This chapter describes a practical procedure to dissect metabolic systems, simplify them, and use or derive enzyme rate equations in order to build a mathematical model of a metabolic system and run simulations. We first deal with a simple example, modeling a single enzyme that follows Michaelis-Menten kinetics and operates in the middle of an unbranched metabolic pathway. Next we describe the rules that can be followed to isolate sub-systems from their environment to simulate their behavior. Finally we use examples to show how to derive suitable rate equations, simpler than those needed for mechanistic studies, though adequate to describe the behavior over the physiological range of conditions.Many of the general characteristics of kinetic models will be obvious to readers familiar with the theory of metabolic control analysis (Cornish-Bowden, Fundamentals of Enzyme Kinetics, Wiley-Blackwell, Weinheim, 327-380, 2012), but here we shall not assume such knowledge, as the chapter is directed toward practical application rather than theory.
Victor Henri's great contribution to the understanding of enzyme kinetics and mechanism is not always given the credit that it deserves. In addition, his earlier work in experimental psychology is totally unknown to biochemists, and his later work in spectroscopy and photobiology almost equally so. Applying great rigour to his analysis he succeeded in obtaining a model of enzyme action that explained all of the observations available to him, and he showed why the considerable amount of work done in the preceding decade had not led to understanding. His view was that only physical chemistry could explain the behaviour of enzymes, and that models should be judged in accordance with their capacity not only to explain previously known facts but also to predict new observations against which they could be tested. The kinetic equation usually attributed to Michaelis and Menten was in reality due to him. His thesis of 1903 is now available in English.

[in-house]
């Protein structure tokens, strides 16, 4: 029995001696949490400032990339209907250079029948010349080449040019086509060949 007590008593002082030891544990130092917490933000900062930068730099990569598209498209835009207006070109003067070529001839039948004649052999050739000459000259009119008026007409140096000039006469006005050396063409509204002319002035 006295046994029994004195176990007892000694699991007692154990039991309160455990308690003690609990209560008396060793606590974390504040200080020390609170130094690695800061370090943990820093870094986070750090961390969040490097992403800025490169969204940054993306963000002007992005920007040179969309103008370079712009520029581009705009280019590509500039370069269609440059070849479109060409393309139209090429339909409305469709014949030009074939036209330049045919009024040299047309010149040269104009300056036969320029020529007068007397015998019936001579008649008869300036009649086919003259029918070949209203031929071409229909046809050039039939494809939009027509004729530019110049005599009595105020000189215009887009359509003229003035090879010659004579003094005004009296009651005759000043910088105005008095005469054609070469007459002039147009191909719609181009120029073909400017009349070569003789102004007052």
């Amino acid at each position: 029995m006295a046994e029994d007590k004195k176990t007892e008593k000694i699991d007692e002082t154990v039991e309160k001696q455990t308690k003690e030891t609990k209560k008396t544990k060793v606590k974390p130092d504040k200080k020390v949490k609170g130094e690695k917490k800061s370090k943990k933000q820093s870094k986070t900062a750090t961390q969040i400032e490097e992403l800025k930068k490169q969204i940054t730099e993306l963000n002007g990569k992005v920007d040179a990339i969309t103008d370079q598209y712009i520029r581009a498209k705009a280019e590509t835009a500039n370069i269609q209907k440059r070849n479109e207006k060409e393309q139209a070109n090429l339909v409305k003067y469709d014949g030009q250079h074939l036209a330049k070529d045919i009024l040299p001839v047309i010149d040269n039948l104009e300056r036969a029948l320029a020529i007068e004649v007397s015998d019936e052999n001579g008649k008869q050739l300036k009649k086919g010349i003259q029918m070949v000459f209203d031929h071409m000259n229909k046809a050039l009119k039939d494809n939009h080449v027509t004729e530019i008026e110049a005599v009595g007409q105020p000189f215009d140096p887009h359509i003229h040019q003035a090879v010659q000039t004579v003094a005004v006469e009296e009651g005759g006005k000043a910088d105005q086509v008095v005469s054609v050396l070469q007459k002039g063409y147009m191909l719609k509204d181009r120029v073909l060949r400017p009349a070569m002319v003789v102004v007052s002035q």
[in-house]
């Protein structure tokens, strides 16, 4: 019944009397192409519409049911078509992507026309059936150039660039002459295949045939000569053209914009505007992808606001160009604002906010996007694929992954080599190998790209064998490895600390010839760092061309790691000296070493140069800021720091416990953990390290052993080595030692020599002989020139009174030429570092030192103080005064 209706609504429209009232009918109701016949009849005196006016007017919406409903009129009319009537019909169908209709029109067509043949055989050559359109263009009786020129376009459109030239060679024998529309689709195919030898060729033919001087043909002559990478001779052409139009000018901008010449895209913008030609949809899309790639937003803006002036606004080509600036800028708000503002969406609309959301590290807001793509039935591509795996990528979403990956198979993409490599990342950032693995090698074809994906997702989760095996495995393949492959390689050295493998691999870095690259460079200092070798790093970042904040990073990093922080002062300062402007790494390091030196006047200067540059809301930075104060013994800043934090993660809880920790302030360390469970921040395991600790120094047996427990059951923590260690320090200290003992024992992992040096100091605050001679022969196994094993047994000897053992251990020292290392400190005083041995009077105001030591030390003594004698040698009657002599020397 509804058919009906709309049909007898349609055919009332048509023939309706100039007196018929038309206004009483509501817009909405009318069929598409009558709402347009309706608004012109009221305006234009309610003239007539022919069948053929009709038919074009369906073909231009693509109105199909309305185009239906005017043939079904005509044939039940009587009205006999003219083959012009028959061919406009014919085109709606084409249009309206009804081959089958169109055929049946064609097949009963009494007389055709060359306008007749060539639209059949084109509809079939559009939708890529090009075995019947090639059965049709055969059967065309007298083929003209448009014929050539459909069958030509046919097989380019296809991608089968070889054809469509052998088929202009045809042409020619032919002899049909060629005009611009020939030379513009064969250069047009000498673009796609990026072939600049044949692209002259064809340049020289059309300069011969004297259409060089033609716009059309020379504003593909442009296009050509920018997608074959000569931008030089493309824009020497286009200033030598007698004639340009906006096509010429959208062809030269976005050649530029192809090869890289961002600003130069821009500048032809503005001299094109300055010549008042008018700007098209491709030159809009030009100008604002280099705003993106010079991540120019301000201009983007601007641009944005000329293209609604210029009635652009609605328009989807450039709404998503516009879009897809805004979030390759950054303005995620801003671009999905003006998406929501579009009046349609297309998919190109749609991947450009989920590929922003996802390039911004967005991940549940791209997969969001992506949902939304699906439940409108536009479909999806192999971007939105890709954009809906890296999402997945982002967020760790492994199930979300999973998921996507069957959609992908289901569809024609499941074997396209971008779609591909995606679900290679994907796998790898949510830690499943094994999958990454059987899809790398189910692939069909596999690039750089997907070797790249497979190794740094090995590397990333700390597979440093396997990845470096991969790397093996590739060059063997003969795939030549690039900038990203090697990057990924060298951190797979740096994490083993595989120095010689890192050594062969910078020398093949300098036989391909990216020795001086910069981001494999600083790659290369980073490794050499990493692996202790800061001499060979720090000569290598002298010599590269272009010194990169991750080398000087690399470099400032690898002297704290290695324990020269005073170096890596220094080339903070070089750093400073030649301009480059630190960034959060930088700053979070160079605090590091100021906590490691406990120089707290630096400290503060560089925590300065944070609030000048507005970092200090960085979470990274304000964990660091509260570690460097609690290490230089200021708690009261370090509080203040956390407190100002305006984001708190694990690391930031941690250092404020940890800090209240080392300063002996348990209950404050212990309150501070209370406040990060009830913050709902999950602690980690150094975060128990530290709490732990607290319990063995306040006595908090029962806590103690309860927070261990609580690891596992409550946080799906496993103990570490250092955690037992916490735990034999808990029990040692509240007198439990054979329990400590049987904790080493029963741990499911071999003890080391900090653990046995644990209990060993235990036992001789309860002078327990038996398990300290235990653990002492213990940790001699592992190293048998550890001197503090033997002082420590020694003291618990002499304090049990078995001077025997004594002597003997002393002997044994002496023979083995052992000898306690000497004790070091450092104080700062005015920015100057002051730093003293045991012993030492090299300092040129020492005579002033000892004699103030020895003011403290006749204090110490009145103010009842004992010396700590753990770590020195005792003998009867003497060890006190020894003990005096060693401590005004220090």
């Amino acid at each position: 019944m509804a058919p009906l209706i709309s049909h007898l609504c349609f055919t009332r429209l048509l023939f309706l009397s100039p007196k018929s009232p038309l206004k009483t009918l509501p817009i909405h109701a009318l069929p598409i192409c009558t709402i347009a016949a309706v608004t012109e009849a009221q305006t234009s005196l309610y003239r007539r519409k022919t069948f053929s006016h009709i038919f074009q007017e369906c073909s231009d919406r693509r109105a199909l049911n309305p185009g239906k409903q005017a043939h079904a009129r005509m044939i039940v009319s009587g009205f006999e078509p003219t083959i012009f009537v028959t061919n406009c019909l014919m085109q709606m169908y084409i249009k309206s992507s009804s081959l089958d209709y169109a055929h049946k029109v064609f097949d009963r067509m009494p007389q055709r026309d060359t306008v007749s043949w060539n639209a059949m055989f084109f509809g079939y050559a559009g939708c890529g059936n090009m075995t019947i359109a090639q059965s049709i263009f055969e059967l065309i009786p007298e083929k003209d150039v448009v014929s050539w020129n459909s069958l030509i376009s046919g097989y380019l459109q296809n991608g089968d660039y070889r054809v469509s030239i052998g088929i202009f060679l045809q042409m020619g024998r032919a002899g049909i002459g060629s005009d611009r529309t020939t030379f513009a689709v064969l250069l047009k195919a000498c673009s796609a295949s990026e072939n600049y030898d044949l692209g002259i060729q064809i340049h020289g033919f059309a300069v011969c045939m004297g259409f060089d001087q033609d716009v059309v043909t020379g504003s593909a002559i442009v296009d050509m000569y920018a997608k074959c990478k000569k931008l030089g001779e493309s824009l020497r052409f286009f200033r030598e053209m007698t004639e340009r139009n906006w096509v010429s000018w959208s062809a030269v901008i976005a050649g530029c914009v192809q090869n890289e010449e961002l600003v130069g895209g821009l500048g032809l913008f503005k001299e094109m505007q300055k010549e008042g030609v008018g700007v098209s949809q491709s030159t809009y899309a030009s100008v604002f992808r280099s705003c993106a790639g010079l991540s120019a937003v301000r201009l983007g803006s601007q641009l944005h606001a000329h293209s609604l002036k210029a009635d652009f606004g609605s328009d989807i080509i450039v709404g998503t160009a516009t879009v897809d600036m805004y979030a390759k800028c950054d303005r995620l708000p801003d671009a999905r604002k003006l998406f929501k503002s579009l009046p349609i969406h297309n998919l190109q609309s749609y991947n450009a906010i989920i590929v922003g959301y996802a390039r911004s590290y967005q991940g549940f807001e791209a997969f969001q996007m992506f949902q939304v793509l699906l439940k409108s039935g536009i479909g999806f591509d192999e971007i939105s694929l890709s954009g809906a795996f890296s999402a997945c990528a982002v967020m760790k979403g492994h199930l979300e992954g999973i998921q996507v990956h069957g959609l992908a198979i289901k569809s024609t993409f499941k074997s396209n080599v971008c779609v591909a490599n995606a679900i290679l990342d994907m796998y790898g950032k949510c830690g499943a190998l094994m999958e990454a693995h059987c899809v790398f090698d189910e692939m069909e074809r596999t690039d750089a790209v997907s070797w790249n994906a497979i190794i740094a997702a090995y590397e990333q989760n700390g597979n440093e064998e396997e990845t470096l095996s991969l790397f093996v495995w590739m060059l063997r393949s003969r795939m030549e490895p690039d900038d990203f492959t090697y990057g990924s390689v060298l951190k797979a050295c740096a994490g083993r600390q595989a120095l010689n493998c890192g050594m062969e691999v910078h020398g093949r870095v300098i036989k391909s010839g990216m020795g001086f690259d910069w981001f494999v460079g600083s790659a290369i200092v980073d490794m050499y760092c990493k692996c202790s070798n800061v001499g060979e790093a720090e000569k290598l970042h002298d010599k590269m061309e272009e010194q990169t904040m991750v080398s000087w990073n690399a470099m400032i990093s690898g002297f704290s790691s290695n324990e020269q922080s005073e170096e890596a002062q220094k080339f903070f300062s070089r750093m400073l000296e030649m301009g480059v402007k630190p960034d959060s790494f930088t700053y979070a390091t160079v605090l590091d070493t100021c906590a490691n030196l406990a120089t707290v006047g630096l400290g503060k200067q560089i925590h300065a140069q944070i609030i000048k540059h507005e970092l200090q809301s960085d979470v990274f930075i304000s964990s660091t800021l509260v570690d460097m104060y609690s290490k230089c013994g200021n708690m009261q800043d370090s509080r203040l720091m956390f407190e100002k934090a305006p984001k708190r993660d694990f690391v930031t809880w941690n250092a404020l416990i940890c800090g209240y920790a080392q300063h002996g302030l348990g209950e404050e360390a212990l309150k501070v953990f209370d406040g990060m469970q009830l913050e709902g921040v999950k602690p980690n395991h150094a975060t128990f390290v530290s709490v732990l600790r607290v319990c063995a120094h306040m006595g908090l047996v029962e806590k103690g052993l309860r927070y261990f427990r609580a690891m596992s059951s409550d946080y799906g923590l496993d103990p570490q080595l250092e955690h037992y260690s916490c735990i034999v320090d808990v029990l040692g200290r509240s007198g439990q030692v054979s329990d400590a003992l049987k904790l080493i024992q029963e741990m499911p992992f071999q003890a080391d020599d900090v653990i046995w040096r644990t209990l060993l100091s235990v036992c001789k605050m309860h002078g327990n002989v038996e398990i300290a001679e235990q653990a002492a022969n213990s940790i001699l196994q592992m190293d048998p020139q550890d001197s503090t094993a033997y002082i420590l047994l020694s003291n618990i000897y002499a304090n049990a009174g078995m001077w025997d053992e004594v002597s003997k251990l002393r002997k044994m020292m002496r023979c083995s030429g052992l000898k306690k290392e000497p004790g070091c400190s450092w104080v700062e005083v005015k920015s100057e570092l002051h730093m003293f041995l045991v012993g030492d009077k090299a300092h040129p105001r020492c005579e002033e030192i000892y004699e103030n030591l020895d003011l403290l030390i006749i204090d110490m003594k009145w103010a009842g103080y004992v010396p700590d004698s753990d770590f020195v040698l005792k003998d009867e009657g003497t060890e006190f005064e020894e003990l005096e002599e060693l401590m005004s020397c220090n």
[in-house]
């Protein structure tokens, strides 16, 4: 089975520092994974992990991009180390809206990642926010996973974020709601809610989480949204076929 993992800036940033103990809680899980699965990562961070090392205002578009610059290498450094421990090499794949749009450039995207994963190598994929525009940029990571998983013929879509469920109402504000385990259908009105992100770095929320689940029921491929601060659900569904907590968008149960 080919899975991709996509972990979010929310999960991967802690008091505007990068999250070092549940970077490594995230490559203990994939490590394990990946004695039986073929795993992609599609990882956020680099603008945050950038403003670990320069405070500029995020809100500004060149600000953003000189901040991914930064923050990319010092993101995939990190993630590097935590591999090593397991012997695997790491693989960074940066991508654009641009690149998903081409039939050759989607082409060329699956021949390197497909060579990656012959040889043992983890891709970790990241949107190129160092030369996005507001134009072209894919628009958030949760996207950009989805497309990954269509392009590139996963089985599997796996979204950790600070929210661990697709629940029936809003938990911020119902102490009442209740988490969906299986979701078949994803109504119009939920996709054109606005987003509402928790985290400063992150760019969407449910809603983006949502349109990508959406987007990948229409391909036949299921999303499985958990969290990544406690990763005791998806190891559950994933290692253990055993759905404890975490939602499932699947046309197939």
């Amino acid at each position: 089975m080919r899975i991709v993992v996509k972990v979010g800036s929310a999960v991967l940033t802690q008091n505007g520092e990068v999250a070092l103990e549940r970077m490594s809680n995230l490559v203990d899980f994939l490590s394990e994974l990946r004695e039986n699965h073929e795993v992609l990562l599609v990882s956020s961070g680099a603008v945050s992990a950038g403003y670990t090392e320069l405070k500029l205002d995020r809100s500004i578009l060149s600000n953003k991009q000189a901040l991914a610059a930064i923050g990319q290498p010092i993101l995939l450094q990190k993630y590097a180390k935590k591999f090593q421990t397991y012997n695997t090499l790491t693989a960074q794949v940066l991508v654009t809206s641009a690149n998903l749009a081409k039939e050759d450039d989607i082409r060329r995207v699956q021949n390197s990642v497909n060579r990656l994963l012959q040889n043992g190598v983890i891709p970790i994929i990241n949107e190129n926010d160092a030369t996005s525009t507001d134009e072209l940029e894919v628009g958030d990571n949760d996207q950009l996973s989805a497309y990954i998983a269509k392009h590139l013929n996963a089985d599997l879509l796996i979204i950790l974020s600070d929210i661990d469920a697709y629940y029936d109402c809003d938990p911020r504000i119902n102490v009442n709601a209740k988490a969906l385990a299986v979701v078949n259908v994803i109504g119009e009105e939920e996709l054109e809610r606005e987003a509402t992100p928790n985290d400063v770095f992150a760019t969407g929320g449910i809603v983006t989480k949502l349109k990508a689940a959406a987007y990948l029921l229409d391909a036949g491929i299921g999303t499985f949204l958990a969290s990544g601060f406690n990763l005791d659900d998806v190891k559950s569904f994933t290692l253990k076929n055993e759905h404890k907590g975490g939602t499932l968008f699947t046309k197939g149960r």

Biochemical information has been crucial for the development of evolutionary biology. On the one hand, the sequence information now appearing is producing a huge increase in the amount of data available for phylogenetic analysis; on the other hand, and perhaps more fundamentally, it allows understanding of the mechanisms that make evolution possible. Less well recognized, but just as important, understanding evolutionary biology is essential for understanding many details of biochemistry that would otherwise be mysterious, such as why the structures of NAD and other coenzymes are far more complicated than their functions would seem to require. Courses of biochemistry should thus pay attention to the essential role of evolution in selecting the molecules of life.
Fructose-1,6-bisphosphatase, a major enzyme of gluconeogenesis, is inhibited by AMP, Fru-2,6-P2 and by high concentrations of its substrate Fru-1,6-P2. The mechanism that produces substrate inhibition continues to be obscure.